PICO RIVERA — "Front yards are for growing grass, not cars," Lee Rubio snapped. "Yet, drive around this city and you'd think some lawns are used car lots."
Rubio is mad about cars parked on grassy lawns and he hopes the city is ready to stop it. The Pico Rivera resident is a vocal proponent of a proposed city ordinance that would outlaw parking on lawns, a practice that he and others believe endangers property values and runs counter to the city's drive to spruce up its image.
Yet opponents of the parking ban are equally vehement about their right to park anywhere they choose on their property, including the front lawn. They say it isn't safe to park on city streets. They complain that the narrow driveways on their tiny lots are not big enough to accommodate more than two cars. Some residents even evoke the Constitution when arguing for lawn parking.
"I believe this ordinance is going against our freedom to use our lawns the way we want," said Rick Harding, who admits that he occasionally parks his travel trailer on his lawn.
Months of turbocharged debate over the issue may end Wednesday when the five-member Planning Commission meets. The commissioners, meeting at 7:30 p.m., are expected to decide whether to endorse the lawn parking ordinance and send it to the City Council for final approval or reject the measure. Several hearings on the proposal have been held in recent months, attracting large turnouts.
Said senior city planner John Lampe: "It's been a while since anything in this city has drawn so much attention."
Under the ordinance drafted in February, parking would be permitted on lawns only during street sweeping days. The measure also allows driveways to be widened up to 20 feet to accommodate more cars. Those with special parking problems could seek a variance.
How the city will enforce the ordinance, if approved, has not been determined, Lampe said. One way, he said, is to issue a citation, similar to a parking ticket.
In three neighboring cities, violators are ticketed where front yard parking is illegal.
Banned in Bell Gardens
In Montebello, a lawn parking citation runs $53, while in Downey it costs $25 and in Bell Gardens it is $14.
Montebello banned lawn parking in the mid-1960s. City police issue 50 to 60 tickets a month for parking violations on front lawns. "It is not a major problem in this city," said planner Bob Latta, who credits aggressive enforcement for controlling the problem.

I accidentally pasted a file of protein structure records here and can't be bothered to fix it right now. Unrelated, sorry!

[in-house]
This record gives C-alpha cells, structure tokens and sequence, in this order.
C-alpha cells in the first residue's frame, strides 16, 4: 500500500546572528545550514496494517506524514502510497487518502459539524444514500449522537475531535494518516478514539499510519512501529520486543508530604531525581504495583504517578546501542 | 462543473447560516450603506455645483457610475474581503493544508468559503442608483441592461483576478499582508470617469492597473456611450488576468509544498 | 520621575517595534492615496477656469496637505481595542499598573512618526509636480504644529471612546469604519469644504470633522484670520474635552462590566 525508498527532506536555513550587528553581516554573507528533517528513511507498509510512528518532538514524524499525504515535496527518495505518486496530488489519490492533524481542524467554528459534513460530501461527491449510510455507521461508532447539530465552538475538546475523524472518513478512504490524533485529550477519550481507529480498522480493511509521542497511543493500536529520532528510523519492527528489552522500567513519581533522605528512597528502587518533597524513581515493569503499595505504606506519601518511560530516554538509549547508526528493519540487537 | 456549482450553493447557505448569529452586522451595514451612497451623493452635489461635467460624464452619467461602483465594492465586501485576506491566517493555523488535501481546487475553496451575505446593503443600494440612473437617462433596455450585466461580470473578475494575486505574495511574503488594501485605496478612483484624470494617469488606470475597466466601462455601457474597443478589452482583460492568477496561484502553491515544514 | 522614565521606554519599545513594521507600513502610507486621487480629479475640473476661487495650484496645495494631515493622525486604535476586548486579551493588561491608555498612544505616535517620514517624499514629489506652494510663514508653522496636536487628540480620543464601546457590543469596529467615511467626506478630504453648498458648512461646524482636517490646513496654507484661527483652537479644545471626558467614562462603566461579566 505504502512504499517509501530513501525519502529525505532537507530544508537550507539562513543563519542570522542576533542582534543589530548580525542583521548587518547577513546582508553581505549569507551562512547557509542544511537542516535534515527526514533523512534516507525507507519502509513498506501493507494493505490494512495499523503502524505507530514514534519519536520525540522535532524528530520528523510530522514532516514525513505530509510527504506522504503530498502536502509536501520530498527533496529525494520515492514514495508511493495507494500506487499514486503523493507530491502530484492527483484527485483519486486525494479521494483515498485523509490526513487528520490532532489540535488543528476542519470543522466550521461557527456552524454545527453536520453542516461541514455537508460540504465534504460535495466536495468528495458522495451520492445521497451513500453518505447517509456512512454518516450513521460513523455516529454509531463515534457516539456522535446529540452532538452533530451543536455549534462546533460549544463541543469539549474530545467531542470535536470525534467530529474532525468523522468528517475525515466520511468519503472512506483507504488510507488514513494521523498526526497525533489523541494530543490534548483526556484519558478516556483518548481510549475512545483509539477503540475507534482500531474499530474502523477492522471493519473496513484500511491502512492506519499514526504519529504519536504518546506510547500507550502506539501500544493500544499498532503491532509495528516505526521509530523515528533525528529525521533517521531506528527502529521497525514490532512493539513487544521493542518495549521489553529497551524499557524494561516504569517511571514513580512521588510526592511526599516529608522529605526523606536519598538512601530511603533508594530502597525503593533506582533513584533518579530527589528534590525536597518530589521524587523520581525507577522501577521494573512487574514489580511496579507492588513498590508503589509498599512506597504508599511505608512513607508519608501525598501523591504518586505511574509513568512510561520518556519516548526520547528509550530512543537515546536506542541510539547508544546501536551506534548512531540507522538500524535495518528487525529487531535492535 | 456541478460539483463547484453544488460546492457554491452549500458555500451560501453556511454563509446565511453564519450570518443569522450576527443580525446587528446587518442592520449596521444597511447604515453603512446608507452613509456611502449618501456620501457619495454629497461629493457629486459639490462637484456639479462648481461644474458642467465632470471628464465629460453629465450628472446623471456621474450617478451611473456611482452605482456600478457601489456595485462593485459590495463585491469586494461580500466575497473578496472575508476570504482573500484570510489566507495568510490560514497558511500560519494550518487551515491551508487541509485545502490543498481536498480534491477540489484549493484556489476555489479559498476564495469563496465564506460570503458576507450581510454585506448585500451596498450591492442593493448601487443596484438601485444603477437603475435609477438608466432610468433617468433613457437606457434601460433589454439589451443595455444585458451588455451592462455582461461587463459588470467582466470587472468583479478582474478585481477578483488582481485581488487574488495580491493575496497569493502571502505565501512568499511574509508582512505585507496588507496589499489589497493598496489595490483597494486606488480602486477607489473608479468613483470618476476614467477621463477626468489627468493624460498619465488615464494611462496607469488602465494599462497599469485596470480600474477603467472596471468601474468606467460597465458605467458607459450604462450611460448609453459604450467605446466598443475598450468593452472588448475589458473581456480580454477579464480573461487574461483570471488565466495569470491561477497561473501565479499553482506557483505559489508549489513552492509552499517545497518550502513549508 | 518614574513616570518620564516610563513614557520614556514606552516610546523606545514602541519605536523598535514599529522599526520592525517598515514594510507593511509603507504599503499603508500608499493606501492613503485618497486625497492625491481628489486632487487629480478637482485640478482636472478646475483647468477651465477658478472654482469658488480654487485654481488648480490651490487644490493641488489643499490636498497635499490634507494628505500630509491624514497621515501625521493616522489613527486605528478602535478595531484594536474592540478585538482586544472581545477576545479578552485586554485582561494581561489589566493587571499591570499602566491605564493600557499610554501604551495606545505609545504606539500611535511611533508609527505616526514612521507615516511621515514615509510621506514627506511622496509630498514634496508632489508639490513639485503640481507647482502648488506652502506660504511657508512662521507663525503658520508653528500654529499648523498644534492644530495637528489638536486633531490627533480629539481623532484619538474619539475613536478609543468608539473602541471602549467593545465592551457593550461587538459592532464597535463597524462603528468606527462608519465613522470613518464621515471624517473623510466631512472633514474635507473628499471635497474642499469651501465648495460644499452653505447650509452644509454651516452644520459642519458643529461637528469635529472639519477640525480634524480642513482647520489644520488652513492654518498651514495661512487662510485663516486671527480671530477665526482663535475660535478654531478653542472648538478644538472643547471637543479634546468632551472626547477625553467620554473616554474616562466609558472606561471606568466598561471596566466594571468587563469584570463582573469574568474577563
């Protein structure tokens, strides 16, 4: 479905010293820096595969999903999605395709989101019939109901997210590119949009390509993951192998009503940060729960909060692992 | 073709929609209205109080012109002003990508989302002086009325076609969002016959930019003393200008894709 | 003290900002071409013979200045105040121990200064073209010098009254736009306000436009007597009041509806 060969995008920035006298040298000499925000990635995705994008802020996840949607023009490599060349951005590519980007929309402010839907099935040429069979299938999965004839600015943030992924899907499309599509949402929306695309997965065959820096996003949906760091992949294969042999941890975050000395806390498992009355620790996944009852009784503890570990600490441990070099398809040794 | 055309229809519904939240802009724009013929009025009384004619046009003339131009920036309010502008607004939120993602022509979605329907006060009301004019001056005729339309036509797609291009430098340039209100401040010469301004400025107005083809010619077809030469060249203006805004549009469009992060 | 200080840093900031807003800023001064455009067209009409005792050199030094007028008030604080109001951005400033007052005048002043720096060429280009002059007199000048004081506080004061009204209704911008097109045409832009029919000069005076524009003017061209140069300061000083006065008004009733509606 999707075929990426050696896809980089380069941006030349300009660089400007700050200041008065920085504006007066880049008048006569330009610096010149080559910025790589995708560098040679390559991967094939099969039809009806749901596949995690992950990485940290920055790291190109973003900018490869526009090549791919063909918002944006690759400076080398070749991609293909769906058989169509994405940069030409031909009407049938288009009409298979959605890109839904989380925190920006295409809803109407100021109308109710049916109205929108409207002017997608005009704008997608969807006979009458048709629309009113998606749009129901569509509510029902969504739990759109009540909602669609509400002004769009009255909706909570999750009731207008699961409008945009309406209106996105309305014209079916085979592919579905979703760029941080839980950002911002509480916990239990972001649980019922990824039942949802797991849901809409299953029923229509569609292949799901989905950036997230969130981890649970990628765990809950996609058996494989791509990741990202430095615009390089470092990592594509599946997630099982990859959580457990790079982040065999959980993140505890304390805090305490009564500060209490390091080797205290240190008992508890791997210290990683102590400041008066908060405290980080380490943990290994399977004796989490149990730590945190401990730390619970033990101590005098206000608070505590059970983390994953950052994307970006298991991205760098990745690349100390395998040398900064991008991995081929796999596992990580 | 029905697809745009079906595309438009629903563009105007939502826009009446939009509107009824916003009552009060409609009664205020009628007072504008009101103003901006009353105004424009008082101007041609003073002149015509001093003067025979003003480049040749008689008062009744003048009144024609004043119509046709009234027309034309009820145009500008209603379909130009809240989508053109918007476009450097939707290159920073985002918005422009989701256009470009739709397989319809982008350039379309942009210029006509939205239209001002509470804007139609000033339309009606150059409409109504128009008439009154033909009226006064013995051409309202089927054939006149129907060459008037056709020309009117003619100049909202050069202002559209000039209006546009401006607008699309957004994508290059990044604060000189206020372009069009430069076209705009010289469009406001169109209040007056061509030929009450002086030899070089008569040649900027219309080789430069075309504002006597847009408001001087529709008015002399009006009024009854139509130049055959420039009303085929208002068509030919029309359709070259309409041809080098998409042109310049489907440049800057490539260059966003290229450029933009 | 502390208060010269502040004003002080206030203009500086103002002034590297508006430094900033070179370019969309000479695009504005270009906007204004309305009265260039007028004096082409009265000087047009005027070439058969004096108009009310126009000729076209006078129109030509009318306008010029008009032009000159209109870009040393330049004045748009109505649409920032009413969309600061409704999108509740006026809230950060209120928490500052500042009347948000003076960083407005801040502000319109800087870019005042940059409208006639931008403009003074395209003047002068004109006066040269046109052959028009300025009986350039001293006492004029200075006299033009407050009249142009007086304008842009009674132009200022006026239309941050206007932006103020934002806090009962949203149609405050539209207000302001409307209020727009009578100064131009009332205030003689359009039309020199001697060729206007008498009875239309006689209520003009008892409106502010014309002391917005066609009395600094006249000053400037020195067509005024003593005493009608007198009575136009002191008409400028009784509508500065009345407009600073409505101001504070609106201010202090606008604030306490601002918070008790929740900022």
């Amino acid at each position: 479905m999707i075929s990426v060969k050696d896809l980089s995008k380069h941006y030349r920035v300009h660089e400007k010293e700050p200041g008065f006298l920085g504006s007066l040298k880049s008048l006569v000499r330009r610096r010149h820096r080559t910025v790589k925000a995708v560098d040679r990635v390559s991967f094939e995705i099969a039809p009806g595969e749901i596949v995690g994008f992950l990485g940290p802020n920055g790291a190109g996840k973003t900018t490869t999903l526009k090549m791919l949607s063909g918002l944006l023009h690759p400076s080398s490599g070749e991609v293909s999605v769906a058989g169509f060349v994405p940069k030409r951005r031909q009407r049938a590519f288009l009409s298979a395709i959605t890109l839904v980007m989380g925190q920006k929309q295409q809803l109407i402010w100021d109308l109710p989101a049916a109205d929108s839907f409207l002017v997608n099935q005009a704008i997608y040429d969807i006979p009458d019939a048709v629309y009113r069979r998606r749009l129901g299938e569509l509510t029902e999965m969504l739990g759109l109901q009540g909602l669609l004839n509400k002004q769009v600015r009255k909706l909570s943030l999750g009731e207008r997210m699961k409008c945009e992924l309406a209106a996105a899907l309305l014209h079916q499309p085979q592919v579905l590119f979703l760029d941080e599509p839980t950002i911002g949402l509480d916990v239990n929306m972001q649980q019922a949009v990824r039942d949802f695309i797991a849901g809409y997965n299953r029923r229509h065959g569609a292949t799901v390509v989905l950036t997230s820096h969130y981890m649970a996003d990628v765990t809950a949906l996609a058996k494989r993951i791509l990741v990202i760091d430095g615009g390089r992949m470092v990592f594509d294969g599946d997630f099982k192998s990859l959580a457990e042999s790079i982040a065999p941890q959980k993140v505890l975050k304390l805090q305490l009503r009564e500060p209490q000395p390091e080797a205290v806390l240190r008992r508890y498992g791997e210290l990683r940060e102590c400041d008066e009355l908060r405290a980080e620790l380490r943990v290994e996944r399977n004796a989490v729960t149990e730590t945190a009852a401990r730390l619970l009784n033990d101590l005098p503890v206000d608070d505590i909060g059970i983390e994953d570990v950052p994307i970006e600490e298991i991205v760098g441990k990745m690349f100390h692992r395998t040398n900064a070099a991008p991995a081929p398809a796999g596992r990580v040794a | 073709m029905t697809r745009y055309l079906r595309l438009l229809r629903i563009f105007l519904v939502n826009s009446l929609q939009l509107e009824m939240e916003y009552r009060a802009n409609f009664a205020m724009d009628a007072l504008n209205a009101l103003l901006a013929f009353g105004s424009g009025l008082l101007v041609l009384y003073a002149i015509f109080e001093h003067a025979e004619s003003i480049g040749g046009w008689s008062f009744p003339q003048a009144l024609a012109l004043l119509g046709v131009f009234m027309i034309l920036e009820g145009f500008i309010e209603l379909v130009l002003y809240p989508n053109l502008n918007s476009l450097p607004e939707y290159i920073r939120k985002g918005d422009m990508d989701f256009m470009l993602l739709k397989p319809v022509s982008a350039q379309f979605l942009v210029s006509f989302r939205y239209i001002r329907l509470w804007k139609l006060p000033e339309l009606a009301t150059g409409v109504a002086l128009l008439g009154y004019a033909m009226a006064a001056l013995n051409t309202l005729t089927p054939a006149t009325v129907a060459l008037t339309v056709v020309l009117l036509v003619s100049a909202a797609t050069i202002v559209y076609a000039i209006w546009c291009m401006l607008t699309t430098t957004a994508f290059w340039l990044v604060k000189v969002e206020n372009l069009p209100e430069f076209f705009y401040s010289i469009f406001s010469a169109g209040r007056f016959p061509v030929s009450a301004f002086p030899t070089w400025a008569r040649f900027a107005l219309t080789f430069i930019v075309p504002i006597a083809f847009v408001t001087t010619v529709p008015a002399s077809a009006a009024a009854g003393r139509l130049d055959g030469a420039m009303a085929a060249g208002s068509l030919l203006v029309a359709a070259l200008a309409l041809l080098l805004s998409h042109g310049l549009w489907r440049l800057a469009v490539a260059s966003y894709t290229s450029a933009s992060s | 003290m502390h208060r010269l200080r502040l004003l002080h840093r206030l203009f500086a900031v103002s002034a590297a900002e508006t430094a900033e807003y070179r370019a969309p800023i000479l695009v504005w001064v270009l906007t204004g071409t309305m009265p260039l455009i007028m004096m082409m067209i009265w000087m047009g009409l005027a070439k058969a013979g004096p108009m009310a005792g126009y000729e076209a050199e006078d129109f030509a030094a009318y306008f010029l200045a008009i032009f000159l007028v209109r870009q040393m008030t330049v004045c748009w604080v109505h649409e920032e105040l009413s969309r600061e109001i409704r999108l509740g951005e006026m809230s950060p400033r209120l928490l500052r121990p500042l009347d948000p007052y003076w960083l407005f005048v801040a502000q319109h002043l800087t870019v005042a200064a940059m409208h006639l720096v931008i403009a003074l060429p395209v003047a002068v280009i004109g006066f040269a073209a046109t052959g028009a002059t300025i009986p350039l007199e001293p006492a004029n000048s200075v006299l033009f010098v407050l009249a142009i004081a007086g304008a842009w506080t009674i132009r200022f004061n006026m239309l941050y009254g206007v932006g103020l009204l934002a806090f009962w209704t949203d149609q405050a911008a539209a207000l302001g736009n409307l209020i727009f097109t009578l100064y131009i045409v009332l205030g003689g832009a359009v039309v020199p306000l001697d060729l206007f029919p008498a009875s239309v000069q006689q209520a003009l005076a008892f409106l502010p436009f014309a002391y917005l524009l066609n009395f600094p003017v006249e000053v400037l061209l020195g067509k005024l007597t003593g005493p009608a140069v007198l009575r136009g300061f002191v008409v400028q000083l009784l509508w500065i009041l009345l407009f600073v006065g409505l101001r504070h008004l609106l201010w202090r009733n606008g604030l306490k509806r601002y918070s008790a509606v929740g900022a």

Next door in Bell Gardens, a flurry of citizen complaints about cars stored or propped up on blocks in front yards prompted officials to ban lawn parking a year ago. But enforcement of the ordinance was delayed until last month to allow city officials time to establish enforcement procedures and notify residents of the new law, said Maria Aguirre, assistant city manager. So far, she said, about 30 tickets have been issued.
In Downey, parking on lawns has been illegal since September, 1982. But City Manager Don Davis said he is not sure how many tickets are issued each month because the city does not break out numbers on specific code enforcement violations.
Echoing the sentiments of those opposed to turning lawns into parking lots, Downey City Manager Don Davis said: "One of the goals . . . is to maintain the quality of the city. Parking on the lawns certainly detracts from the city's appearance."
Rubio, an 11-year resident of Pico Rivera, agreed. Born and raised in East Los Angeles, he said he watched his boyhood neighborhood deteriorate as houses fell into disrepair and yards went unkept. "When I bought in Pico Rivera, I thought I had left that behind, that barrio mentality of utter disregard for your neighbors' rights," said Rubio, a semi-retired apartment owner who paid about $62,000 for a 2,800-square-foot house on a half acre on the city's south side. Today, he believes his house at 9200 block of Sunglow Street is worth four times the original purchase price.
"Whether a person maintains their yard or their home is their business," he said. "But I have to draw the line at parking on lawns. Drive down my street and you'll see people who have jacked up cars on lawns and just left them.
"It's not fair to me if their bad habits hurt my property values."
Part of the problem in Pico Rivera, city officials say, is changing demographics. The city is now 80% Latino, and homes that once were occupied by single families now often house large, extended families or several families. Often, city officials say, three or four cars are parked at a single house.
In some cases, like at Olga Munoz's house, sons and daughters live at home to cut costs while going to school or working.